Do you own your social media contacts or does your employer?

A fight at conservative news outlet The Blaze over Tomi Lahren’s Facebook page might set a precedent or two

Do you own your social media contacts or does your employer?

Who among us hasn't taken a contact list when they left a job? Whether you leave voluntarily or involuntarily, one of the things you pack up is your Rolodex, or the modern equivalent, to take with you to the next job. It's pretty much standard.

But what if you are a public figure and have a sizable social media following? Can you keep your millions of Facebook and/or Twitter followers? That issue has not been hashed out, but it might be in Dallas.

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The Blaze, a news network established by talk show host Glenn Beck, is in the midst of parting company with its highest profile on-air talent aside from Beck. The company is severing ties with Tomi Lahren, a hotheaded 24-year-old whose on-air blasts of "snowflakes" and Black Lives Matter have made her a rising star in conservative circles.

Lahren found herself on the outs with her right-wing employer after declaring on "The View" that she is pro-choice on abortion. Very quickly she was suspended from her own show and then permanently banned from the network.

That wouldn't be newsworthy here except for what came next. I can't believe I'm citing them, but TMZ reports a fight has broken out between Lahren and The Blaze over who owns her Facebook page and it's 4.2 million followers. I didn't think The Blaze had 4.2 million viewers in total.

Sources tell TMZ Lahren is adamant about keeping her millions of Facebook fans, feeling it will make her more valuable to a new employer. However, The Blaze owns her Facebook page and has cut off access to Lahren and her team. There have been no posts to the page since she was suspended.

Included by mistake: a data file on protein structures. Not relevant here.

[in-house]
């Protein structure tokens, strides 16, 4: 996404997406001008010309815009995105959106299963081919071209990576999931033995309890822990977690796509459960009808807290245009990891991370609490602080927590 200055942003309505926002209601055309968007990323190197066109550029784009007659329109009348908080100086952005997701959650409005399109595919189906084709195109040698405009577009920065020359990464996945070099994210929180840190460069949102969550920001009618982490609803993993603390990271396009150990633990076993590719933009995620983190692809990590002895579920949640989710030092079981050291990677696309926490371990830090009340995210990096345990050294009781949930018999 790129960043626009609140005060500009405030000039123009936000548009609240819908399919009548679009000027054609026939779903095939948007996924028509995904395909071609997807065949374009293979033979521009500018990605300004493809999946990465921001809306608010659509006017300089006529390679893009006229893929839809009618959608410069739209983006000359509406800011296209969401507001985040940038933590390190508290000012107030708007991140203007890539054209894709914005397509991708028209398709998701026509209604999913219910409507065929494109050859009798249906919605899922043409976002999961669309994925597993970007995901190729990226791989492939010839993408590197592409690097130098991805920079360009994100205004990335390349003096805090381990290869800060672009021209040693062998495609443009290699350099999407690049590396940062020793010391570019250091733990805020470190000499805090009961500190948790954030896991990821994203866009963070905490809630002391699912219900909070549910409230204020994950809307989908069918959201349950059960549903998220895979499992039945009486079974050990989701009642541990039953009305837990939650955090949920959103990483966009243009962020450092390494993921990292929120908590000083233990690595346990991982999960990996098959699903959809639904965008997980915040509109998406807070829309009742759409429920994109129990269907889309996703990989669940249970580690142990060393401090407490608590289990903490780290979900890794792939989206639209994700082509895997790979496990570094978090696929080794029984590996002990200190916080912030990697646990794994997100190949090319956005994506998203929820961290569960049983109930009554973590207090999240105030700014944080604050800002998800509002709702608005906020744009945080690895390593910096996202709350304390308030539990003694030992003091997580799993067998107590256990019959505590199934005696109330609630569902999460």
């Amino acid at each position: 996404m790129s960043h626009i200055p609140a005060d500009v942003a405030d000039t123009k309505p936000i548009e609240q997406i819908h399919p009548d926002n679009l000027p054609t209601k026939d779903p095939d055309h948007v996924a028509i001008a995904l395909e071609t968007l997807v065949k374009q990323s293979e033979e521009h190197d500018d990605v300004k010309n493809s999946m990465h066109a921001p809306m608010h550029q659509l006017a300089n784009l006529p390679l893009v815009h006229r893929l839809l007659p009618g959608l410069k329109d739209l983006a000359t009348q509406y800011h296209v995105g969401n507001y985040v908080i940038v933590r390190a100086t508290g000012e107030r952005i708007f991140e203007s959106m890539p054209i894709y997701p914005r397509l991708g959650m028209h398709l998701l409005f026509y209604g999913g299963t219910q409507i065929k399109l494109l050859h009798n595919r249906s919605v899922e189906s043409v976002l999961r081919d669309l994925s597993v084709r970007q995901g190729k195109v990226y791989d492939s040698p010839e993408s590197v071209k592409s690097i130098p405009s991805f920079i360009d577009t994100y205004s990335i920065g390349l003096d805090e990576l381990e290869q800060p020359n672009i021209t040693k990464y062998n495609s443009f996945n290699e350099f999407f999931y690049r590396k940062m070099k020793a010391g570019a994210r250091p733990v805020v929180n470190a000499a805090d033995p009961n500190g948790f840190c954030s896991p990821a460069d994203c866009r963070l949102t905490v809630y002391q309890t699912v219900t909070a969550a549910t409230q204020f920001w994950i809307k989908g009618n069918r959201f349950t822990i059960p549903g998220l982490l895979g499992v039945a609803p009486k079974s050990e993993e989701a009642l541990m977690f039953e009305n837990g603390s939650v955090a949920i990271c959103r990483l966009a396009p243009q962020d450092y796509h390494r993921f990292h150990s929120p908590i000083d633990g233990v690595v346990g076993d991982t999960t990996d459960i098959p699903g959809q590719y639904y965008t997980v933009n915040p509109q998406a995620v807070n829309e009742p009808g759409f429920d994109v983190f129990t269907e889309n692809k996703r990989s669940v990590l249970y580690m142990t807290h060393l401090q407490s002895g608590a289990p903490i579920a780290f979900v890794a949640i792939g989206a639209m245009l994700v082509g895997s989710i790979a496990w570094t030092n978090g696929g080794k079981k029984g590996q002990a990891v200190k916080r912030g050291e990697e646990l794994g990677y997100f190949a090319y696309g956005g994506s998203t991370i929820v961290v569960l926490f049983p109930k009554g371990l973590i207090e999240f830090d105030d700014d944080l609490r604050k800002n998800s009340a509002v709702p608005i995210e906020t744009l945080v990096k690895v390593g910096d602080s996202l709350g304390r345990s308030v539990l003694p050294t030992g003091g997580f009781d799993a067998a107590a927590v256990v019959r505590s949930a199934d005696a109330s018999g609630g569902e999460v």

Social media is the new Rolodex

Put the politics of it all aside. What you think of Beck and Lahren is not the issue here. What is the issue is a social media page with 4.2 million members. Social media is the new Rolodex. It's understandable why both sides want the page, but it's also a thorny issue because there is no precedent and very little law. 

The fact is this is unexplored territory and likely not covered by law. The issue of taking your contacts with you when you change jobs isn't cut and dried, either. Let's say you are a salesperson and move to a competitor. If you take your sales lists, that's giving your new employer an unfair advantage and is illegal in some cases. But with social media, the effect is unclear and unaddressed. 

In this case, I also think it's moot. Lahren is already looking for a new job, no doubt bucking for something at Fox News. Wherever she lands, even if The Blaze keeps the page, she can just set up a new page and all of her fans will migrate to that one. The Blaze will be left with a dead and useless page that's abandoned by both her fans and people who are put off by her abortion views. So, even if The Blaze prevails, they will be left holding a worthless Facebook page. 

This won't be the last case like this. Expect more fights over Facebook and Twitter followers and eventually, hopefully, some kind of law or judicial decision on ownership.

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